June 2017 IssueLong scroll reading

How Bad Can It Get?

By Charles Boccadoro

In last month’s commentary, David challenged readers to review their portfolios and be sure they understand how bad it could get when markets head south. “There’s a break in the rain. Get up on the roof!” he’ll often advise. He shared his own portfolio, which maintains a modest 50/50 stock/bond allocation. He estimated his drawdown to be 30% for perhaps three to five years, using the bear market of 2008 as guide. A look back at US market volatility since 1926 helps provide further insight into the question of just “How Bad Can It Get?”

The results presented below use the monthly database maintained by Amit Goyal, the same database referenced in Timing Method Performance Over Ten Decades, but updated as appropriate from January 1960 through April 2017 with our Lipper Data Feed Service. The three principal indicies modeled are S&P 500 Monthly Reinvested Index, Bloomberg Barclays US Treasury Long Total Return Index, and US 3-Month Treasury Bill Total Return Index.

By far the largest and most devastating bear market over the past 10 decades occurred during The Great Depression, as depicted below:

Only a heavy dose of bonds insulated investors from the gut-wrenching drawdown. In its aftermath, numerous safeguards were established to help prevent such economic catastrophes, beginning with Roosevelt and America’s New Age. But then you never know … Though the scale was narrower, fortunately, the NASDAQ meltdown reflects scarily similar numbers, beginning less than 20 years ago:

Cambria’s Meb Faber writes often of market bubbles, old and new, broad and narrow (eg., Japan in ‘90s, cryptocurrency). Nonetheless, let’s have a little faith and focus on broader US market beginning in January 1932. Using month ending stock data, we find 11 bear markets, each defined when the market retracts from its previous peak by 20% or more. The table below summarizes the drawdown for each of the bear periods, along with beneficial impact of allocating a portion of one’s portfolio to bonds. (Since -20% represents a common pain threshold, those periods are highlight in red in all tables.)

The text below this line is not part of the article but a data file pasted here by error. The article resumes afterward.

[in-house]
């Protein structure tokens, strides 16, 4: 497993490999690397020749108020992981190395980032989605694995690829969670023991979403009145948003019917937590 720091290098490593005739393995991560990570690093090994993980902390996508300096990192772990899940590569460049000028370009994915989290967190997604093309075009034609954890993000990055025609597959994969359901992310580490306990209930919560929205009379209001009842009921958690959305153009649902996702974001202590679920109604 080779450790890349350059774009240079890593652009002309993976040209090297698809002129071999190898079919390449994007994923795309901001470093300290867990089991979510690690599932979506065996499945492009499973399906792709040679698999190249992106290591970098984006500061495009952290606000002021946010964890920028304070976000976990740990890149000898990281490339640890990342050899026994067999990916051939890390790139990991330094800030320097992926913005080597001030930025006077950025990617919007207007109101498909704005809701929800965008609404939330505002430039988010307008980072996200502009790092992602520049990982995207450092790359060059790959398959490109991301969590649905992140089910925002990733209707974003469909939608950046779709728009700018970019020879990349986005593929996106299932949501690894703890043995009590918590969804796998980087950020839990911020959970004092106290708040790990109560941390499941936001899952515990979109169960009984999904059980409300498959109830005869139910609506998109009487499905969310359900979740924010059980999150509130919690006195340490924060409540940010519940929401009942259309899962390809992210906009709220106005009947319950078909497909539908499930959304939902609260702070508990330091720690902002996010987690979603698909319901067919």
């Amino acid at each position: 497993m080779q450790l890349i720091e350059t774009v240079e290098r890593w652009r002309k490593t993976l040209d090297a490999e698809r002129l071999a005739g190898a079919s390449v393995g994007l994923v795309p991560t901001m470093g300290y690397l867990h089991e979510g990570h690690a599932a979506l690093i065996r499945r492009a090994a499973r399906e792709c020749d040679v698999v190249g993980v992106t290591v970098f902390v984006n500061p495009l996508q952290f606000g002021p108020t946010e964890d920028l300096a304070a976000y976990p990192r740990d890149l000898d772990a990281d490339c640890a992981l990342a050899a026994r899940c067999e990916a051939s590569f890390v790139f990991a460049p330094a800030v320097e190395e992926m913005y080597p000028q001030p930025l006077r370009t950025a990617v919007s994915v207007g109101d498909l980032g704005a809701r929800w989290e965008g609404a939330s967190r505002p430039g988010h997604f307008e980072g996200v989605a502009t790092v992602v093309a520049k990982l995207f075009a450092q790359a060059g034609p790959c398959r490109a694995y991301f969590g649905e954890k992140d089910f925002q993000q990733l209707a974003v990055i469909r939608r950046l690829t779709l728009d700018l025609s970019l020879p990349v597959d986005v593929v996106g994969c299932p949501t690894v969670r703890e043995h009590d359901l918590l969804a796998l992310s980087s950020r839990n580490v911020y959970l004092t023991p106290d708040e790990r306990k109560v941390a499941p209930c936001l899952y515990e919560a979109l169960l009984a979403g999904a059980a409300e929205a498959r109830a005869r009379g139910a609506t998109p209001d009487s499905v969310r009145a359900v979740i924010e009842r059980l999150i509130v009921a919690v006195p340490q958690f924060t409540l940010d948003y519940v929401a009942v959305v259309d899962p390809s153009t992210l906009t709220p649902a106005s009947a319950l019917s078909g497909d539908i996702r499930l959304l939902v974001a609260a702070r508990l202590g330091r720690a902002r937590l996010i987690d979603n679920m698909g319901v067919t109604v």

Five times since 1932, about half of all bears, the broad equity market has retracted 40-50% and remained underwater up to 76 months, or more than six years! Three other times, equities were down 30%. Bottom-line: if you are heavily invested in equities, brace for a drawdown of 30-50% during the next bear market. That means chances are very likely the Fidelity monthly statement on your retirement savings, which now reads say $150,000, will be below $100,000, or even just $75,000.

Thoughtful MFO Discussion Board contributor bee writes of the beneficial allocation to bonds, like TLT or EDV as “portfolio insurance” … “flight to safety” when stock markets head south. For most of the equity bear markets since 1932, it certainly appears to be the case. A review shows only once have bonds retracted more than 20% … and just that. It occurred when rates spiked in the late 1970’s:

Finally, we take a closer look at worst-case drawdown scenarios, not by bear periods, but by stock/bond portfolio allocation, again since 1932. In addition to maximum drawdown, the table also provides other attendant risk and return metrics:

Extraordinary that highest Sharpe, which measures excess return (over cash) versus volatility, a kind of “gain for pain” metric, is highest for portfolios with stock/bond allocations of between 70/30 and 30/70, which is precisely the range legendary investor Jack Bogle likes to target, as shared at the recent Morningstar conference.

Similarly for Martin, which measures same return but versus drawdown (or the so-called Ulcer Index), results are highest for portfolios with stock/bond allocations of between 60/40 and 20/80. Our Discussion Board colleague teapot believes that the higher the Martin, the less chance of investors bailing when things get tough.

Ben Graham touted the 50/50 portfolio in the Intelligent Investor. Over the 85 year evaluation period examined in this piece, longer than the average lifespan, a simple 50/50 stock/bond (eg., SPY/TLT) portfolio delivered nearly 9% per year while breaking the -20% pain threshold for less than a year. Something to think about, even as we anticipate increasing rates.

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About Charles Boccadoro

Charles Boccadoro, BS (MIT), Post Graduate Diploma (von Karman Institute, BELGIUM). Associate editor, data wizard. Described by Popular Science as “enthusiastic, voluble and nattily-dressed,” Charles describes himself as “a recently retired aerospace engineer.” He doesn’t brag about a 30 year career that included managing Northrop Grumman’s Quiet Supersonic Platform and Future Strike Systems projects, working with NASA and receiving a host of industry accolades. Charles is renowned for thoughtful, data-rich analyses and is the driving force behind the Observer’s fund ratings and fund screeners.